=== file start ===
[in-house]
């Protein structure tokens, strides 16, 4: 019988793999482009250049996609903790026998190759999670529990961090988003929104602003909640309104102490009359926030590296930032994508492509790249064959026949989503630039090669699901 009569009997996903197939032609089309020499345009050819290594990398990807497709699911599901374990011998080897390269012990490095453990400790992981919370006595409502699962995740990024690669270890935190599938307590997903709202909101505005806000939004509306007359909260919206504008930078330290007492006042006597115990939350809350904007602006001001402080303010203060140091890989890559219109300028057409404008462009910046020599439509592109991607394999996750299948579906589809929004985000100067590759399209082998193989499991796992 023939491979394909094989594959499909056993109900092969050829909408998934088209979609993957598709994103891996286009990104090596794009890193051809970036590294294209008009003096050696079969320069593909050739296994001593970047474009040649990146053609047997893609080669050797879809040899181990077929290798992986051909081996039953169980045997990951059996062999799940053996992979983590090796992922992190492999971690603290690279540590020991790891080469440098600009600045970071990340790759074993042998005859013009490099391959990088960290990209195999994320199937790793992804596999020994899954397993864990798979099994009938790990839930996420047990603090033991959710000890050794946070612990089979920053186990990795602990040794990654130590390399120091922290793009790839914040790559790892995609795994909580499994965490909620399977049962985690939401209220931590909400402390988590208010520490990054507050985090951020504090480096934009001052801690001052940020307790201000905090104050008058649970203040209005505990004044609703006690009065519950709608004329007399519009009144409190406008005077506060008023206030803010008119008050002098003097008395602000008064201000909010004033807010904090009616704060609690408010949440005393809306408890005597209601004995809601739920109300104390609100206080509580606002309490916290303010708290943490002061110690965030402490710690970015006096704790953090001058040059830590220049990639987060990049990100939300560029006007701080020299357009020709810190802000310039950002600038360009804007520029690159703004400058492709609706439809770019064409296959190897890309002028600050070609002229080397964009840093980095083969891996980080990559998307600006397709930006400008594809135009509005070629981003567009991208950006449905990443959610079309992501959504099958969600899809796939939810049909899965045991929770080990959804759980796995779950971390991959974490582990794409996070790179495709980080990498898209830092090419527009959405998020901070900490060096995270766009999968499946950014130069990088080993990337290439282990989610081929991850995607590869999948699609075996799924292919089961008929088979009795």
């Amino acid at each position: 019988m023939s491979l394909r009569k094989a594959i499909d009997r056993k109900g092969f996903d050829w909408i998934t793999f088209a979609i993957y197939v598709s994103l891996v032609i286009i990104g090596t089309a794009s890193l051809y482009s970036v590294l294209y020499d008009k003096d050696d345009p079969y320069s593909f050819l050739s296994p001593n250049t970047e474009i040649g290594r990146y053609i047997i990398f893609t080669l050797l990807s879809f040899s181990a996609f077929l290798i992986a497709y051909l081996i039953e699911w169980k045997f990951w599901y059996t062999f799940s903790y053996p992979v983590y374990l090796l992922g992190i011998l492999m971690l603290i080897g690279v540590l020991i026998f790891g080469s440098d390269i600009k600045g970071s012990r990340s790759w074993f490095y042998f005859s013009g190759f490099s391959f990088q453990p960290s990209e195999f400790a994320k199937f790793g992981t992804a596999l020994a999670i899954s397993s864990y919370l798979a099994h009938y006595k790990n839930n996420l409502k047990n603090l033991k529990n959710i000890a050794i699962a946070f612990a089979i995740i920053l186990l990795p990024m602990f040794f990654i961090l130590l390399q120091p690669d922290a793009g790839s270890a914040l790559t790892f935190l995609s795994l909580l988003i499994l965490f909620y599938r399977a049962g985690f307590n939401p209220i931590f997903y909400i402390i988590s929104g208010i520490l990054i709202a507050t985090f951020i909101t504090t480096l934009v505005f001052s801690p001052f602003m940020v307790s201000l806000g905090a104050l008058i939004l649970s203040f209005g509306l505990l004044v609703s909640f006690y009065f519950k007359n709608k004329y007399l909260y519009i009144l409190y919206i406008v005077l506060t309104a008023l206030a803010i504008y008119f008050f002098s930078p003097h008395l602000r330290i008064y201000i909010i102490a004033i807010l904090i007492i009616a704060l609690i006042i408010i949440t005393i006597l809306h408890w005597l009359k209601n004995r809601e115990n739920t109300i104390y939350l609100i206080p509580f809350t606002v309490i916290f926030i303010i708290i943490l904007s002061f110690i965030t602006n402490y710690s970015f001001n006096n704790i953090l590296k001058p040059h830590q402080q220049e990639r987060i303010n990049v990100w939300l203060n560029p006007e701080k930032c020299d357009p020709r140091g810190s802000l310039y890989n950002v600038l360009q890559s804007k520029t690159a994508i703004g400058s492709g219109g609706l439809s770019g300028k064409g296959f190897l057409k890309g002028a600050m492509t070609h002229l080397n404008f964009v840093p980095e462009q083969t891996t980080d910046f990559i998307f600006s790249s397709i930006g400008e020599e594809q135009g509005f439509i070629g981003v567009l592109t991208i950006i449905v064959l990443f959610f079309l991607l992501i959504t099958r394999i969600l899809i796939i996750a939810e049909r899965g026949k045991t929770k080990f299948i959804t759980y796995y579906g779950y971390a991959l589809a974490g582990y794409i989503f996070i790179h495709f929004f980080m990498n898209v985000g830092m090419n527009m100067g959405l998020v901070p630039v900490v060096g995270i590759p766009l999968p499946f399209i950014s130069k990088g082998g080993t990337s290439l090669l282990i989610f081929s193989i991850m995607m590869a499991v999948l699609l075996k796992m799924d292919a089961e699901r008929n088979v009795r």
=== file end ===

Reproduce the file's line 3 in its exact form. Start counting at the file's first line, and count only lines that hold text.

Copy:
């Amino acid at each position: 019988m023939s491979l394909r009569k094989a594959i499909d009997r056993k109900g092969f996903d050829w909408i998934t793999f088209a979609i993957y197939v598709s994103l891996v032609i286009i990104g090596t089309a794009s890193l051809y482009s970036v590294l294209y020499d008009k003096d050696d345009p079969y320069s593909f050819l050739s296994p001593n250049t970047e474009i040649g290594r990146y053609i047997i990398f893609t080669l050797l990807s879809f040899s181990a996609f077929l290798i992986a497709y051909l081996i039953e699911w169980k045997f990951w599901y059996t062999f799940s903790y053996p992979v983590y374990l090796l992922g992190i011998l492999m971690l603290i080897g690279v540590l020991i026998f790891g080469s440098d390269i600009k600045g970071s012990r990340s790759w074993f490095y042998f005859s013009g190759f490099s391959f990088q453990p960290s990209e195999f400790a994320k199937f790793g992981t992804a596999l020994a999670i899954s397993s864990y919370l798979a099994h009938y006595k790990n839930n996420l409502k047990n603090l033991k529990n959710i000890a050794i699962a946070f612990a089979i995740i920053l186990l990795p990024m602990f040794f990654i961090l130590l390399q120091p690669d922290a793009g790839s270890a914040l790559t790892f935190l995609s795994l909580l988003i499994l965490f909620y599938r399977a049962g985690f307590n939401p209220i931590f997903y909400i402390i988590s929104g208010i520490l990054i709202a507050t985090f951020i909101t504090t480096l934009v505005f001052s801690p001052f602003m940020v307790s201000l806000g905090a104050l008058i939004l649970s203040f209005g509306l505990l004044v609703s909640f006690y009065f519950k007359n709608k004329y007399l909260y519009i009144l409190y919206i406008v005077l506060t309104a008023l206030a803010i504008y008119f008050f002098s930078p003097h008395l602000r330290i008064y201000i909010i102490a004033i807010l904090i007492i009616a704060l609690i006042i408010i949440t005393i006597l809306h408890w005597l009359k209601n004995r809601e115990n739920t109300i104390y939350l609100i206080p509580f809350t606002v309490i916290f926030i303010i708290i943490l904007s002061f110690i965030t602006n402490y710690s970015f001001n006096n704790i953090l590296k001058p040059h830590q402080q220049e990639r987060i303010n990049v990100w939300l203060n560029p006007e701080k930032c020299d357009p020709r140091g810190s802000l310039y890989n950002v600038l360009q890559s804007k520029t690159a994508i703004g400058s492709g219109g609706l439809s770019g300028k064409g296959f190897l057409k890309g002028a600050m492509t070609h002229l080397n404008f964009v840093p980095e462009q083969t891996t980080d910046f990559i998307f600006s790249s397709i930006g400008e020599e594809q135009g509005f439509i070629g981003v567009l592109t991208i950006i449905v064959l990443f959610f079309l991607l992501i959504t099958r394999i969600l899809i796939i996750a939810e049909r899965g026949k045991t929770k080990f299948i959804t759980y796995y579906g779950y971390a991959l589809a974490g582990y794409i989503f996070i790179h495709f929004f980080m990498n898209v985000g830092m090419n527009m100067g959405l998020v901070p630039v900490v060096g995270i590759p766009l999968p499946f399209i950014s130069k990088g082998g080993t990337s290439l090669l282990i989610f081929s193989i991850m995607m590869a499991v999948l699609l075996k796992m799924d292919a089961e699901r008929n088979v009795r």